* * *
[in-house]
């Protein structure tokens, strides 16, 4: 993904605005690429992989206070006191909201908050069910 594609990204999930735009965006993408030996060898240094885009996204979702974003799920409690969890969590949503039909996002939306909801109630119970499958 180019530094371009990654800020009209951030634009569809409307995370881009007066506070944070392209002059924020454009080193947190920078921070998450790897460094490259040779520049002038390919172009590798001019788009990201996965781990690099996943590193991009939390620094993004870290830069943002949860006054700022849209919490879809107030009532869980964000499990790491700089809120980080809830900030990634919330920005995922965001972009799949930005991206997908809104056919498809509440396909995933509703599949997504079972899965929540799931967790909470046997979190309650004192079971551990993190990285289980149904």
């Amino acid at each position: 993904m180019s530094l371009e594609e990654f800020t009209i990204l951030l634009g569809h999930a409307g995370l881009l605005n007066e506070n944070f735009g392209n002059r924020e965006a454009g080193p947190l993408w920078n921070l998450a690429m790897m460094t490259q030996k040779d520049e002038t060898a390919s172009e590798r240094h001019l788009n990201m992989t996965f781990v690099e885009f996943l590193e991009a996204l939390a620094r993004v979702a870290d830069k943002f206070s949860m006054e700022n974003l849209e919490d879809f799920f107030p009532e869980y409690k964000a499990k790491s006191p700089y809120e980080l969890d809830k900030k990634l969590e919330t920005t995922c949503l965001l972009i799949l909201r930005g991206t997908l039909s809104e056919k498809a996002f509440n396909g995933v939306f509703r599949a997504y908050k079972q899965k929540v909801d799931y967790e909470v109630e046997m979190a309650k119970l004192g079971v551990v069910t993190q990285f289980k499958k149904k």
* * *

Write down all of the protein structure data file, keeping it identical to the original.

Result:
[in-house]
């Protein structure tokens, strides 16, 4: 993904605005690429992989206070006191909201908050069910 594609990204999930735009965006993408030996060898240094885009996204979702974003799920409690969890969590949503039909996002939306909801109630119970499958 180019530094371009990654800020009209951030634009569809409307995370881009007066506070944070392209002059924020454009080193947190920078921070998450790897460094490259040779520049002038390919172009590798001019788009990201996965781990690099996943590193991009939390620094993004870290830069943002949860006054700022849209919490879809107030009532869980964000499990790491700089809120980080809830900030990634919330920005995922965001972009799949930005991206997908809104056919498809509440396909995933509703599949997504079972899965929540799931967790909470046997979190309650004192079971551990993190990285289980149904």
């Amino acid at each position: 993904m180019s530094l371009e594609e990654f800020t009209i990204l951030l634009g569809h999930a409307g995370l881009l605005n007066e506070n944070f735009g392209n002059r924020e965006a454009g080193p947190l993408w920078n921070l998450a690429m790897m460094t490259q030996k040779d520049e002038t060898a390919s172009e590798r240094h001019l788009n990201m992989t996965f781990v690099e885009f996943l590193e991009a996204l939390a620094r993004v979702a870290d830069k943002f206070s949860m006054e700022n974003l849209e919490d879809f799920f107030p009532e869980y409690k964000a499990k790491s006191p700089y809120e980080l969890d809830k900030k990634l969590e919330t920005t995922c949503l965001l972009i799949l909201r930005g991206t997908l039909s809104e056919k498809a996002f509440n396909g995933v939306f509703r599949a997504y908050k079972q899965k929540v909801d799931y967790e909470v109630e046997m979190a309650k119970l004192g079971v551990v069910t993190q990285f289980k499958k149904k």